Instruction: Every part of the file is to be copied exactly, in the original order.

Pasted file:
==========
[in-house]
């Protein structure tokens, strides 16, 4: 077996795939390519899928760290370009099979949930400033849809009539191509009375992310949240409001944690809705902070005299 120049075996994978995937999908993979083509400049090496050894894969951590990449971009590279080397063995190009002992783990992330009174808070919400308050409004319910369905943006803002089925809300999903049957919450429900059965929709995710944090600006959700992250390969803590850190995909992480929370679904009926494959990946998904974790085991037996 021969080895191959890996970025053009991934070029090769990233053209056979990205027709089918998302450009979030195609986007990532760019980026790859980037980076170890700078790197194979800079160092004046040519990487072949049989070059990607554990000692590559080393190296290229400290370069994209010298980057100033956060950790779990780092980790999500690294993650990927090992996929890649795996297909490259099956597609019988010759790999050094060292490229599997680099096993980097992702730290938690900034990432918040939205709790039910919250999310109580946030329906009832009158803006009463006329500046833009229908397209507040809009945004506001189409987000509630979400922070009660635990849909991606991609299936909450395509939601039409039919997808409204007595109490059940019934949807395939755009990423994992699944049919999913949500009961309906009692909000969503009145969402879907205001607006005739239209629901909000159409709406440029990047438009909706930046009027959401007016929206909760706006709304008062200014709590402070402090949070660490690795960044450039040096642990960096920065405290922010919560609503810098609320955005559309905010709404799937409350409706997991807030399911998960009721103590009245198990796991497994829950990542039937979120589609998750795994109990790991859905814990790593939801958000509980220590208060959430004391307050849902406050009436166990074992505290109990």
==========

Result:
[in-house]
């Protein structure tokens, strides 16, 4: 077996795939390519899928760290370009099979949930400033849809009539191509009375992310949240409001944690809705902070005299 120049075996994978995937999908993979083509400049090496050894894969951590990449971009590279080397063995190009002992783990992330009174808070919400308050409004319910369905943006803002089925809300999903049957919450429900059965929709995710944090600006959700992250390969803590850190995909992480929370679904009926494959990946998904974790085991037996 021969080895191959890996970025053009991934070029090769990233053209056979990205027709089918998302450009979030195609986007990532760019980026790859980037980076170890700078790197194979800079160092004046040519990487072949049989070059990607554990000692590559080393190296290229400290370069994209010298980057100033956060950790779990780092980790999500690294993650990927090992996929890649795996297909490259099956597609019988010759790999050094060292490229599997680099096993980097992702730290938690900034990432918040939205709790039910919250999310109580946030329906009832009158803006009463006329500046833009229908397209507040809009945004506001189409987000509630979400922070009660635990849909991606991609299936909450395509939601039409039919997808409204007595109490059940019934949807395939755009990423994992699944049919999913949500009961309906009692909000969503009145969402879907205001607006005739239209629901909000159409709406440029990047438009909706930046009027959401007016929206909760706006709304008062200014709590402070402090949070660490690795960044450039040096642990960096920065405290922010919560609503810098609320955005559309905010709404799937409350409706997991807030399911998960009721103590009245198990796991497994829950990542039937979120589609998750795994109990790991859905814990790593939801958000509980220590208060959430004391307050849902406050009436166990074992505290109990």